Calculate the claim amount and total damages. A civil complaint for under $6,000 is heard as a small claims case. File a complaint for a claim amount between $6,001 and $10,000 in civil limited. Cases over $10,000 are filed in civil unlimited. Family law and probate cases are filed in family or probate court.
Use the amount of the claim to find the correct court according to the subject matter jurisdiction. The Indiana court system includes four types of civil trial courts, including circuit courts, superior courts, county courts and city/town courts. City and town courts handle ordinance violations. The three other courts generally include small claims and limited and unlimited divisions.
Find the correct court according to the county where the action took place. The court must have personal jurisdiction. A business location or defendant's residence address can generally be used to obtain personal jurisdiction. Use the address and ZIP code of where the contract was signed, the agreement was broken or where the defendant lives.
Complete the required court forms for the type of case. Include the legal name of the other party, the exact address and amount of claim. Submit the form online, by fax, mail or in person. Pay the applicable court filing fees or request a fee waiver.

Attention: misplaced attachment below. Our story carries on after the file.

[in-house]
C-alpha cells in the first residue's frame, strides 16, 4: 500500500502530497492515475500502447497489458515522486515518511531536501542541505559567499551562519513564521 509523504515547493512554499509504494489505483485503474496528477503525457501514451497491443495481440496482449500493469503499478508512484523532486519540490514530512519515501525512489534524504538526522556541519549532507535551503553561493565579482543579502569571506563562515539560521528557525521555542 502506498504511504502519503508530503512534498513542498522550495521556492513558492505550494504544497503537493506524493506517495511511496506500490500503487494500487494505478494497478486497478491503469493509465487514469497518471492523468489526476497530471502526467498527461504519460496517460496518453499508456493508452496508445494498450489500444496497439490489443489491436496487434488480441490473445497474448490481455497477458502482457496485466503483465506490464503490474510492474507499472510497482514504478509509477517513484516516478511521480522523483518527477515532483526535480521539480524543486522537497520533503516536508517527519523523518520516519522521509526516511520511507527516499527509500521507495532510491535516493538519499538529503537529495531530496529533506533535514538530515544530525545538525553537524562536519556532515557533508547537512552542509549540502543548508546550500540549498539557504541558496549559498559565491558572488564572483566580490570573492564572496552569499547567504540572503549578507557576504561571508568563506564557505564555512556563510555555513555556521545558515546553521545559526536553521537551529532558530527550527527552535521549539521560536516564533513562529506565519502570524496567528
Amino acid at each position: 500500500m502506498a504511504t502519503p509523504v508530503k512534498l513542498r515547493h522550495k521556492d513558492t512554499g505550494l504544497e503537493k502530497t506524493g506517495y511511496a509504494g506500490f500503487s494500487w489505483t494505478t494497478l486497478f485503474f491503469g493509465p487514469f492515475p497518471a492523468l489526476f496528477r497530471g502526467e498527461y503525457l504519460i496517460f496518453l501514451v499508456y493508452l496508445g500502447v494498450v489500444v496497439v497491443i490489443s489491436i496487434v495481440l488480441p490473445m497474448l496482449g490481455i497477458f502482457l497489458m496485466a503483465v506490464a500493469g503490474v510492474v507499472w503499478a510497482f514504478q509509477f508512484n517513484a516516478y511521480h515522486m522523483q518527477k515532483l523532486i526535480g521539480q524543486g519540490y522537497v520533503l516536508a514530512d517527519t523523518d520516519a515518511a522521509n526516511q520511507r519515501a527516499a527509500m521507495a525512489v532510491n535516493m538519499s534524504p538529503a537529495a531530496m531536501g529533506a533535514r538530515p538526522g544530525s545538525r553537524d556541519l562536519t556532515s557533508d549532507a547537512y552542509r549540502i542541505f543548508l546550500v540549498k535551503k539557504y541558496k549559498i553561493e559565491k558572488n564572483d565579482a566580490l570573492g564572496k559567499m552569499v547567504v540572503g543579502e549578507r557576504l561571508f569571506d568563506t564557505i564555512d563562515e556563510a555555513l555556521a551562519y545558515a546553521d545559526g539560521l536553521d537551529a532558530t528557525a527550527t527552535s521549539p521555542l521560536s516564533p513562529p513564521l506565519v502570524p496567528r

Serve the complaint and summons on the other party, named in the suit. Service of process requires the summons and complaint to be provided to the other party to notify it of the lawsuit. Service of process can be made by a process server or a person 18 years or older who is not a party to the case. See local court rules.
Provide proof of service to the court prior to the trial date. Keep a copy for your own records and take it to court on the trial date. Present the copy to the court if the defendant claims that he was never served the summons and complaint.